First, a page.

Miriam-Webster defines perception as the way you think about someone or something; the way that you notice or understand something using one of your senses. I have had several recent conversation related to perception and having been thinking how that plays into business relationships and context.
The first was how you are perceived by others and whether you need to change some of those perceptions to move forward in life. I was asked to come up with 3-5 perceptions that other people have about me. I used “cold/unfriendly” as one of those perceptions. In actuality, I’m cautious when getting to know people. It takes me a little while to get used to new people and open up. Once you get to know me, you find I’m willing to talk about anything and I will be incredibly loyal. I can see how that can be perceived as cold or unfriendly. Ultimately, I am aware of this perception, but have chosen that caution and loyalty in the beginning works well for me right now.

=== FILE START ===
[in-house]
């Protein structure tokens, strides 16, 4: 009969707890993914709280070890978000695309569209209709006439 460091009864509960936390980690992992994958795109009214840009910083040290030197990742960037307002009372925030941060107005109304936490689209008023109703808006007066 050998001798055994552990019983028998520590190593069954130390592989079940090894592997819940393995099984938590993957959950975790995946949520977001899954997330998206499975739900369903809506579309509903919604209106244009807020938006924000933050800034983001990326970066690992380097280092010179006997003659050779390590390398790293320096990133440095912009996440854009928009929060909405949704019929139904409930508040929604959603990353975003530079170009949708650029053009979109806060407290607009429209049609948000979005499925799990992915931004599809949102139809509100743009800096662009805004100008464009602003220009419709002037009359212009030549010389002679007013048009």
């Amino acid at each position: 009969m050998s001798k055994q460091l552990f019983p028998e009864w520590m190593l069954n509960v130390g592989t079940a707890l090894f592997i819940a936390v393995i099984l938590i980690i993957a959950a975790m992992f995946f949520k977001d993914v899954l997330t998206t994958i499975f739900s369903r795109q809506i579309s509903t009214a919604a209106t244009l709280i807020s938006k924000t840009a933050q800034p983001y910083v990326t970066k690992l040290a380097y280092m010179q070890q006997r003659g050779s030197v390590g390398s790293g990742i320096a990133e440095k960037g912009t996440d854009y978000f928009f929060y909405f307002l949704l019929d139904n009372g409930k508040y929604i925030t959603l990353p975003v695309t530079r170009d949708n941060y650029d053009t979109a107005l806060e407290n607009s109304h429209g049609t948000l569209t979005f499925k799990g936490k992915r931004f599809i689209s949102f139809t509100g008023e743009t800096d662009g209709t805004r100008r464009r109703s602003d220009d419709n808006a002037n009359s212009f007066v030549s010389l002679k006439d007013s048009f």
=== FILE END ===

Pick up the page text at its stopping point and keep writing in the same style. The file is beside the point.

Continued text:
The second related to how different stakeholders perceived a project status. Some felt that nothing had been done and interest was faltering by the new users. While there had been some issues in the project implementation that caused some delays, the implementation had actually progressed and lots of work was being done to resolve the open issues. While both sides had responsibility for the project state, the perception of the situations were very different.
Perception comes into play every day, in every personal or professional situation. While you aren’t necessarily going to be able to change every perception, you do need to be conscious about how others are going to perceive a situation. Each one will be tinted by their individuals experiences. Keep in mind that all perceptions are rooted in grains of truth. Use this to guide your responses and actions when there are differences in perceptions.